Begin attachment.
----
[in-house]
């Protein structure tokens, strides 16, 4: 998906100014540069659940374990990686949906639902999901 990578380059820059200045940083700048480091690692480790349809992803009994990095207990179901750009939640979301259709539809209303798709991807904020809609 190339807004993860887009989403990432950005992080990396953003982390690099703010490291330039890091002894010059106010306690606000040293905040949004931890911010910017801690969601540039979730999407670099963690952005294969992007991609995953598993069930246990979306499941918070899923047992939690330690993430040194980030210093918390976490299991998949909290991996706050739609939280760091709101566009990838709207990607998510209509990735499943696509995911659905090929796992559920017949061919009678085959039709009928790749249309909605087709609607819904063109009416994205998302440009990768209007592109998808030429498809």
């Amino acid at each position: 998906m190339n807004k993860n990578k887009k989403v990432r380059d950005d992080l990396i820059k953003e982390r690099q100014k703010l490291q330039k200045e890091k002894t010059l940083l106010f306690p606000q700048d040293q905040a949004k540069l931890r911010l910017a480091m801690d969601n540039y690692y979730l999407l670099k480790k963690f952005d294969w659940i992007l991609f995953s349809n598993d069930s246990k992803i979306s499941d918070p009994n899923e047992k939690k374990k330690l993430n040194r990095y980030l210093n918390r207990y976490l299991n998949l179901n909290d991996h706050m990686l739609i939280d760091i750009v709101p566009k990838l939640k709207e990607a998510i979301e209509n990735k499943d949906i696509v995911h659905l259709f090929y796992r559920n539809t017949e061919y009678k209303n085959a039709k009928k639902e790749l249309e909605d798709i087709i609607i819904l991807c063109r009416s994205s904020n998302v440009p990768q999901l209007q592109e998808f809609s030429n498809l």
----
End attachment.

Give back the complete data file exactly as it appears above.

[in-house]
């Protein structure tokens, strides 16, 4: 998906100014540069659940374990990686949906639902999901 990578380059820059200045940083700048480091690692480790349809992803009994990095207990179901750009939640979301259709539809209303798709991807904020809609 190339807004993860887009989403990432950005992080990396953003982390690099703010490291330039890091002894010059106010306690606000040293905040949004931890911010910017801690969601540039979730999407670099963690952005294969992007991609995953598993069930246990979306499941918070899923047992939690330690993430040194980030210093918390976490299991998949909290991996706050739609939280760091709101566009990838709207990607998510209509990735499943696509995911659905090929796992559920017949061919009678085959039709009928790749249309909605087709609607819904063109009416994205998302440009990768209007592109998808030429498809």
């Amino acid at each position: 998906m190339n807004k993860n990578k887009k989403v990432r380059d950005d992080l990396i820059k953003e982390r690099q100014k703010l490291q330039k200045e890091k002894t010059l940083l106010f306690p606000q700048d040293q905040a949004k540069l931890r911010l910017a480091m801690d969601n540039y690692y979730l999407l670099k480790k963690f952005d294969w659940i992007l991609f995953s349809n598993d069930s246990k992803i979306s499941d918070p009994n899923e047992k939690k374990k330690l993430n040194r990095y980030l210093n918390r207990y976490l299991n998949l179901n909290d991996h706050m990686l739609i939280d760091i750009v709101p566009k990838l939640k709207e990607a998510i979301e209509n990735k499943d949906i696509v995911h659905l259709f090929y796992r559920n539809t017949e061919y009678k209303n085959a039709k009928k639902e790749l249309e909605d798709i087709i609607i819904l991807c063109r009416s994205s904020n998302v440009p990768q999901l209007q592109e998808f809609s030429n498809l």